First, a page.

Ho hum, Renee Dudley and Jeff Kao at ProPublica find that at least two data recovery corporations promised better security from ransomware but mainly just paid off ransomware hackers and then charged their customers more money. Both these firms guaranteed data recovery without paying hackers off, of course, and now some hackers routinely recommended at least one of these two firms to their victims; the article also describes a third corporation which could be paying off hackers while overcharging its clients, including our police departments. Nice work if you can get it! I do wonder how many "law-and-order" types will continue to squeal about immigrants while shrugging at cybercrime.
Julianne Couch at The Daily Yonder describes a local journalist in Iowa who's actually doing local news in Iowa. Local journalist Sheri Melvold's daily hour-long program doesn't give any PR to for-profit businesses, but does help local residents find out if schools are closed, or where the next church dinner is, or whether the arts center needs help -- and though she won't put opposing politicians on the air to talk past each other, she doesn't let them just say whatever, either. It sure helps that KMAQ AM/FM is one of the few radio stations in America that hasn't been gobbled up by a big corporation forcing cookie-cutter programming down our throats. Let's have more stations like that!
You've likely heard by now about the NRA's, ah, financial troubles, and now the New York Times finds the NRA has bled over $200 million from its charitable foundation since 2010. The only question is whether the NRA actually used money its donors intended for charity for lobbying purposes instead -- or, worse, all the fancy clothes long-time CEO Wayne LaPierre apparently billed to his expense account. I'd prefer to hear about the NRA's ties to gun manufacturers, of course, since gun sales seems more their obsession than gun rights. In the meantime, I guess we can always remember that time Oliver North seemed like the most ethically-upright person in a room.
In the wake of our Administration's desperate efforts to provoke Iran into doing something-anything to justify some sort of military action, British General says, contra American government sources, that "there's been no increased threat from Iranian-backed forces" in the Middle East. Two predictions: 1) we'll be hearing numerous whispers about Gen. Ghika's supposed or actual character flaws, and 2) none of those whispers will prove he's wrong. Still, ain't nothing our "liberal" media loves more than a war, and I don't imagine they'll do a very good job being skeptical about our Administration's assertions. Just look at how happily they enabled our Administration's efforts to effect regime change in Venezuela (though, thankfully, the Venezuelans have thwarted their efforts thus far).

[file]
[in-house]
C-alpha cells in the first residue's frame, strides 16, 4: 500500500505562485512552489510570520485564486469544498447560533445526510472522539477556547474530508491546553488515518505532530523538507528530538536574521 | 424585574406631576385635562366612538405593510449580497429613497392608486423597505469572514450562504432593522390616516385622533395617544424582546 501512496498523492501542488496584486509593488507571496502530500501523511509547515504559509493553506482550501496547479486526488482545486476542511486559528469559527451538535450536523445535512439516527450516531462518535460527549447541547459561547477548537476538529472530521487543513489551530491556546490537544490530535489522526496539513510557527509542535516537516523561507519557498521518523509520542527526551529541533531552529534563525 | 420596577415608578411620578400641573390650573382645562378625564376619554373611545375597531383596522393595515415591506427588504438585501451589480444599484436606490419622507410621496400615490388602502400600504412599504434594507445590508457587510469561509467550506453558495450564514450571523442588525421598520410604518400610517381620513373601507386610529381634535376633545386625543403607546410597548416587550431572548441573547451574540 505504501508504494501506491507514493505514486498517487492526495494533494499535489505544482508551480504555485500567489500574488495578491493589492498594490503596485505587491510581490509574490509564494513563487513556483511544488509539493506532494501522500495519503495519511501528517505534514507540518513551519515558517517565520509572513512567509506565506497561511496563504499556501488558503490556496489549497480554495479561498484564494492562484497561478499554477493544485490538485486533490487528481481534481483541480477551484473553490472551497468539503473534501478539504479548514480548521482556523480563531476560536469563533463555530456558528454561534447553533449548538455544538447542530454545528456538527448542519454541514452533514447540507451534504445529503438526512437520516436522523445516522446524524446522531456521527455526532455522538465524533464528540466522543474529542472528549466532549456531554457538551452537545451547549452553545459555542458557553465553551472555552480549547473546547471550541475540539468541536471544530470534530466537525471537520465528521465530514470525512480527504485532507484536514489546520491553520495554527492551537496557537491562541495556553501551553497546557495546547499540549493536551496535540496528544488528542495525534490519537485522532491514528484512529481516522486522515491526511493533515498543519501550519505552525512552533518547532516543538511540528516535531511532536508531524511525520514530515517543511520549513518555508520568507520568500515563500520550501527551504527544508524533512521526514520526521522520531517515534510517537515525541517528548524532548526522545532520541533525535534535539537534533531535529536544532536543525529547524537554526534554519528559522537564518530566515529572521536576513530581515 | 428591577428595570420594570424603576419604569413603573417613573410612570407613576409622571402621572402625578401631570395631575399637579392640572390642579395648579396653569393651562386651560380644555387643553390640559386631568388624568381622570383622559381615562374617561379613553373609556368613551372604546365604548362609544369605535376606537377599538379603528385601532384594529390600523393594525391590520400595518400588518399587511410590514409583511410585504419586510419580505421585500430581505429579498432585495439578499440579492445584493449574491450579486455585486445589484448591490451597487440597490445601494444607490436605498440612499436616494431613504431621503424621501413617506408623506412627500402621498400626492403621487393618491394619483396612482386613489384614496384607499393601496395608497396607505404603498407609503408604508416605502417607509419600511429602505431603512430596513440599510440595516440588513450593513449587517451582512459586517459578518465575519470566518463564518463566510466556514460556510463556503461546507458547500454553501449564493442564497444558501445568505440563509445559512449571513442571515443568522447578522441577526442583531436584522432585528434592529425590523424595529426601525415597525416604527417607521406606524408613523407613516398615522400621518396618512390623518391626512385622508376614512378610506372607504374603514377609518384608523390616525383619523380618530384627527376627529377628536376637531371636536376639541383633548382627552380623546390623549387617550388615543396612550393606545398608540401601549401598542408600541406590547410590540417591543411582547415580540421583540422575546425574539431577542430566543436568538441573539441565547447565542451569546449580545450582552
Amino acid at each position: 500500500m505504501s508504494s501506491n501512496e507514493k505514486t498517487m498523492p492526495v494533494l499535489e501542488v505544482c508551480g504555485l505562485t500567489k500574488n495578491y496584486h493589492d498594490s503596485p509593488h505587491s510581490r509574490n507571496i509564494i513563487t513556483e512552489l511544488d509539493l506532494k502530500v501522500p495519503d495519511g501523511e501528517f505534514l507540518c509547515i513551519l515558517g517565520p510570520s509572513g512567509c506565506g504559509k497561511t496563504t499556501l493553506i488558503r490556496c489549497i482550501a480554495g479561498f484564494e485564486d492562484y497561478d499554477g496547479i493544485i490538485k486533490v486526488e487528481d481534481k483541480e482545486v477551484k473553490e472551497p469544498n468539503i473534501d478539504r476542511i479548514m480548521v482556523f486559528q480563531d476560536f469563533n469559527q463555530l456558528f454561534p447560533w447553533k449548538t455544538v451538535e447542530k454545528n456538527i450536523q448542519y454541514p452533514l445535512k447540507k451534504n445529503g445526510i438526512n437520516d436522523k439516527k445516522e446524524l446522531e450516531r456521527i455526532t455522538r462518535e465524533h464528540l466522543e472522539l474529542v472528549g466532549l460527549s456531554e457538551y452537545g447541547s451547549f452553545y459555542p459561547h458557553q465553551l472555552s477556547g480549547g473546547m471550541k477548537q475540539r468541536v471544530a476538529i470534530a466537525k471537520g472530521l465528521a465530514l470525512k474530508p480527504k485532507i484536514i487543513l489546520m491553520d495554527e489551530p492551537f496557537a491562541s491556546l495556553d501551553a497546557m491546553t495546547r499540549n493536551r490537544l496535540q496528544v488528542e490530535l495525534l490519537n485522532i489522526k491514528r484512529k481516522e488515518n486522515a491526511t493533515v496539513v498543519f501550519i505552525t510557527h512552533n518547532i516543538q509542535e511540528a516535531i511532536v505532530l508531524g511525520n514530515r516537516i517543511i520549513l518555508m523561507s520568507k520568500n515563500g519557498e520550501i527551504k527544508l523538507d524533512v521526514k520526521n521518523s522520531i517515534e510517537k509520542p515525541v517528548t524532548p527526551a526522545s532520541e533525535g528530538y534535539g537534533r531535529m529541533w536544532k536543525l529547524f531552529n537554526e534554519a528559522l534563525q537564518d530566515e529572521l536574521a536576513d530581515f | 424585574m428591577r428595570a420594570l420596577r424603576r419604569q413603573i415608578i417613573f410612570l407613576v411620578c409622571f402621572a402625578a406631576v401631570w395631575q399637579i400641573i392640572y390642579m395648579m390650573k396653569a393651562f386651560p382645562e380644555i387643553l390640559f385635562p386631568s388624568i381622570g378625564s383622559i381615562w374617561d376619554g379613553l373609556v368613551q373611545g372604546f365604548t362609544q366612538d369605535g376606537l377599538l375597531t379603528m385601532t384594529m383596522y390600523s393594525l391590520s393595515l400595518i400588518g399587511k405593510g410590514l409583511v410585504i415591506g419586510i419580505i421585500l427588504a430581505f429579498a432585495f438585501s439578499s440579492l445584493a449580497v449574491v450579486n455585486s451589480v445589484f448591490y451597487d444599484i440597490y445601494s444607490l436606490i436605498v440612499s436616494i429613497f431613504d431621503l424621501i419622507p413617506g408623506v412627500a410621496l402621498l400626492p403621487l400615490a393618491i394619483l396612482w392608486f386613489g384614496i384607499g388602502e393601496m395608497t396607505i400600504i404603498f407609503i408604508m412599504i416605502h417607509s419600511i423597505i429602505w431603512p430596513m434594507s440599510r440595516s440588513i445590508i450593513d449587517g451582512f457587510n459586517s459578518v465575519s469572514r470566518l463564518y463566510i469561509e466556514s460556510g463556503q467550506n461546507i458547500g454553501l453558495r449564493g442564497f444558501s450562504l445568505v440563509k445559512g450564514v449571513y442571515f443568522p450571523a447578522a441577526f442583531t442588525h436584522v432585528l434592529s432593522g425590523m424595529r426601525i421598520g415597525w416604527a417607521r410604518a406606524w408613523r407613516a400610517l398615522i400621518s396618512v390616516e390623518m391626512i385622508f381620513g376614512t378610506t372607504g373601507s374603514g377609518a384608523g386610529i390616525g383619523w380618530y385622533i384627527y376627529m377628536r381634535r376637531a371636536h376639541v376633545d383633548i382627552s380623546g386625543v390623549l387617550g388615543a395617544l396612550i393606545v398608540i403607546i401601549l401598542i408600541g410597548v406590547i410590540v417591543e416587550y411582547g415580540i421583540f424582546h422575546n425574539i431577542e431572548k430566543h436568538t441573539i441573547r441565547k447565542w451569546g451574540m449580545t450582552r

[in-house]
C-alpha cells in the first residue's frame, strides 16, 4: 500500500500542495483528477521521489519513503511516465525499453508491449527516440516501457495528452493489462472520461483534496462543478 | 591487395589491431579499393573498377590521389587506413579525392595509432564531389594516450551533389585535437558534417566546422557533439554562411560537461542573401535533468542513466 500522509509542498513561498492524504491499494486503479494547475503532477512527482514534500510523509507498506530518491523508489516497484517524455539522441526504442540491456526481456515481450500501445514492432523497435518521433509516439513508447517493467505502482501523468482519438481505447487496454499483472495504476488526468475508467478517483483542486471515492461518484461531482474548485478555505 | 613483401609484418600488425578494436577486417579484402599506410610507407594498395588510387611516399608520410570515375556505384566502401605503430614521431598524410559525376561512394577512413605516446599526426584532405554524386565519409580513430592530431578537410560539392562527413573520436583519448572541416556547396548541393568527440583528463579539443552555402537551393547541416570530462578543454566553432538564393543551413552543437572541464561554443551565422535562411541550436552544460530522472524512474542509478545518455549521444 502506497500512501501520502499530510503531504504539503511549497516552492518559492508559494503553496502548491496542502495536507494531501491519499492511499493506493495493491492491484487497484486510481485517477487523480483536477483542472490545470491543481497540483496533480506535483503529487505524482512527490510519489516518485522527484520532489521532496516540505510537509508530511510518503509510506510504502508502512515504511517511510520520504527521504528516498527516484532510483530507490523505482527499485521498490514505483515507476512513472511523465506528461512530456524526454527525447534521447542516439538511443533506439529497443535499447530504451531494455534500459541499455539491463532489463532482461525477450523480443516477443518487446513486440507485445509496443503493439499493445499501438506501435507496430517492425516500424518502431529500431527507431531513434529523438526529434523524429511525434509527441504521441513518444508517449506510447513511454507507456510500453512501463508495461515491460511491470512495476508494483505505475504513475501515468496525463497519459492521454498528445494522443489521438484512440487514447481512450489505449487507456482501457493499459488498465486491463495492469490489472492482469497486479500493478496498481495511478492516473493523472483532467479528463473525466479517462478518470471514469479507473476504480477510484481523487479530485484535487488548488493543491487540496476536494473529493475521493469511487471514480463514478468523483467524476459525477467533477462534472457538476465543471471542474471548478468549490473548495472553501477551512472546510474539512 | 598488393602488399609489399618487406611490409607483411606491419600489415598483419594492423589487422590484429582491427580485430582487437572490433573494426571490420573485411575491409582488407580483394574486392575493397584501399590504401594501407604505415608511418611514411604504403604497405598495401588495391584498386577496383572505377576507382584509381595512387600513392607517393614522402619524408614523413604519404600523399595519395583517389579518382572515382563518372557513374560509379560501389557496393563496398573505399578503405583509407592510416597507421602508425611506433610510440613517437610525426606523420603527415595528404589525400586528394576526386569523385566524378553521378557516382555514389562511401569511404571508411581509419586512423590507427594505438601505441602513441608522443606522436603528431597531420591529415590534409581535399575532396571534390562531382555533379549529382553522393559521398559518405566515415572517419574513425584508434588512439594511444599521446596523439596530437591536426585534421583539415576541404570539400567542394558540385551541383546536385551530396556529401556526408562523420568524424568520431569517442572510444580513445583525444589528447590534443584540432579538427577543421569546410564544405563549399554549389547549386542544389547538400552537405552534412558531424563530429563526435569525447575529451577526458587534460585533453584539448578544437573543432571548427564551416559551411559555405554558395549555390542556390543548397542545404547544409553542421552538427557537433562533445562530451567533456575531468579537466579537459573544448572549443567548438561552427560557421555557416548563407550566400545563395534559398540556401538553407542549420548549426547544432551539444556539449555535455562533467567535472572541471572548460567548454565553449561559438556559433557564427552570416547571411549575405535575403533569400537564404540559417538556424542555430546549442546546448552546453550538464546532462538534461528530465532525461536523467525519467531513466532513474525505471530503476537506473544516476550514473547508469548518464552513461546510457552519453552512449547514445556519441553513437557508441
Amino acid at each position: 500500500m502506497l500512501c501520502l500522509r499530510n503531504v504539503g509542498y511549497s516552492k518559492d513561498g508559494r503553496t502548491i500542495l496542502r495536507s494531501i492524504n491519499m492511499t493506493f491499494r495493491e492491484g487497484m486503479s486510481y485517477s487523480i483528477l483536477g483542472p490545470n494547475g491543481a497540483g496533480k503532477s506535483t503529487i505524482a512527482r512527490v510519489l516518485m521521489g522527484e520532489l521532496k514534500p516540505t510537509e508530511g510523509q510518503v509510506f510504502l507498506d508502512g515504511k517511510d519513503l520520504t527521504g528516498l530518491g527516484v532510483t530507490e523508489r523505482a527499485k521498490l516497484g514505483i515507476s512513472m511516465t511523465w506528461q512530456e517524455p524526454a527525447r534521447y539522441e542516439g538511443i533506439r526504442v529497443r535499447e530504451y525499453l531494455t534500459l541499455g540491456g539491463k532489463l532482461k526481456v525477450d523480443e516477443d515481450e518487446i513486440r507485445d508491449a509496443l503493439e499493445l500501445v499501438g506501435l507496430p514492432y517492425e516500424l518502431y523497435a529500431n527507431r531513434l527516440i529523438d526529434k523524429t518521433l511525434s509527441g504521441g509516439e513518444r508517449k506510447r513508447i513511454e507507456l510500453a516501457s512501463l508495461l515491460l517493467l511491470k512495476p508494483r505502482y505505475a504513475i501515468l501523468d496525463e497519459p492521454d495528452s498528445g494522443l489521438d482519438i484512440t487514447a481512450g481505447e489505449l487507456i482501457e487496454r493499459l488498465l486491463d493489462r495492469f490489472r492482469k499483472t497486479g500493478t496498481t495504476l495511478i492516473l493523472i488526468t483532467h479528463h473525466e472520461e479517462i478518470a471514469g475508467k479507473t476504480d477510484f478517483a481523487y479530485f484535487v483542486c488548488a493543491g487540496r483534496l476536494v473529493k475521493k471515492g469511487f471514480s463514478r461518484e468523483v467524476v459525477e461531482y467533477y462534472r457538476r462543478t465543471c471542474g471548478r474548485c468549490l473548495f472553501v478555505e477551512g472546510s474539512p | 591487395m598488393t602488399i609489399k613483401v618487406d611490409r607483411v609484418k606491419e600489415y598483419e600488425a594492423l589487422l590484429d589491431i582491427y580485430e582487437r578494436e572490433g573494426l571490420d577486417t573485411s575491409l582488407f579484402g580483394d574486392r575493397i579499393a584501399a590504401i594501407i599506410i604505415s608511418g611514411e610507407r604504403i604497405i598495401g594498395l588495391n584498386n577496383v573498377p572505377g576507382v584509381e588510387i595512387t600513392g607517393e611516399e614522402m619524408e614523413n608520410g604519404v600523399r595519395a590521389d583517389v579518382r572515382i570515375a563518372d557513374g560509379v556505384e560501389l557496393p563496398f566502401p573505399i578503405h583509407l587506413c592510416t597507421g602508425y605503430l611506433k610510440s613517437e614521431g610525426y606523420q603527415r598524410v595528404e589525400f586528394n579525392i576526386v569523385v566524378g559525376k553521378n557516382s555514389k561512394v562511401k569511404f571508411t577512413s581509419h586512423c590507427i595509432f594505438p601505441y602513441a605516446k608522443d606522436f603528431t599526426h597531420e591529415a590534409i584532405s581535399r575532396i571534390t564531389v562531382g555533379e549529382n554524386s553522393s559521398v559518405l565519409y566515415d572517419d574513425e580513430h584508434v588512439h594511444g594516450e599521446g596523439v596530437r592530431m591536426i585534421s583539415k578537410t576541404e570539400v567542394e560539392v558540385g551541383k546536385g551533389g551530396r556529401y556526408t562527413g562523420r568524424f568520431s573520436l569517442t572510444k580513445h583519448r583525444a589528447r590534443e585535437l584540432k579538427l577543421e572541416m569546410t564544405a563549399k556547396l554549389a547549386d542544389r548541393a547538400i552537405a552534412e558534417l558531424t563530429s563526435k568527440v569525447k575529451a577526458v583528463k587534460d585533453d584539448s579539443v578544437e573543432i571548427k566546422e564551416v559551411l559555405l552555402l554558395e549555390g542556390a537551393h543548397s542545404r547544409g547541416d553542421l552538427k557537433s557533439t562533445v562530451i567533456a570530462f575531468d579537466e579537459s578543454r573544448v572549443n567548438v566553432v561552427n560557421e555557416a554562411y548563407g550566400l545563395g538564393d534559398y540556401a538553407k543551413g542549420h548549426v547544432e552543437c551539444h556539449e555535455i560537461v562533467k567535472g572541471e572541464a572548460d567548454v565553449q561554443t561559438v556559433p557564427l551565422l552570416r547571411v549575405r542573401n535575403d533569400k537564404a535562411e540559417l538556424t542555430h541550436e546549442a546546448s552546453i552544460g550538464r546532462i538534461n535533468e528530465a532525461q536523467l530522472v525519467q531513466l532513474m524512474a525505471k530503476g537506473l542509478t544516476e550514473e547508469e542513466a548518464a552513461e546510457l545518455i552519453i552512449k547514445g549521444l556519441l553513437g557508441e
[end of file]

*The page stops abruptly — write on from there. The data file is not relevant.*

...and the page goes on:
In a related note, I wouldn't put too much stock in reporting that our President "doesn't want a war with Iran," for at least three reasons: 1) it could be an abject lie, 2) it draws people into a drama over the "tension" between our President and the NSA he went out of his way to hire, John Bolton, and 3) it enables our President to say "I had no choice" if Iran does do something even mildly provocative. Nobody in America thinks of themselves as a hawk or a warmonger -- they think they have "no choice." Telling Americans they have "no choice" is really the only way to get us to sign on to evil anymore. Thus are the lessons of the "war on terror."
Finally, Dahlia Lithwick at Slate suggests that "Alabama’s Extremist Abortion Bill Ruins John Roberts’ Roe Plan." I agree that the Roberts Court would rather chip away at abortion rights a bit at a time, but I don't think the Alabama law "ruins" their effort -- reactionaries can't succeed unless they can point to someone even worse, and now the Roberts Court has their someone-even-worse, more than one of them, in fact. Even if the Alabama law dies at the hands of the Roberts Court, I think that aids their long game.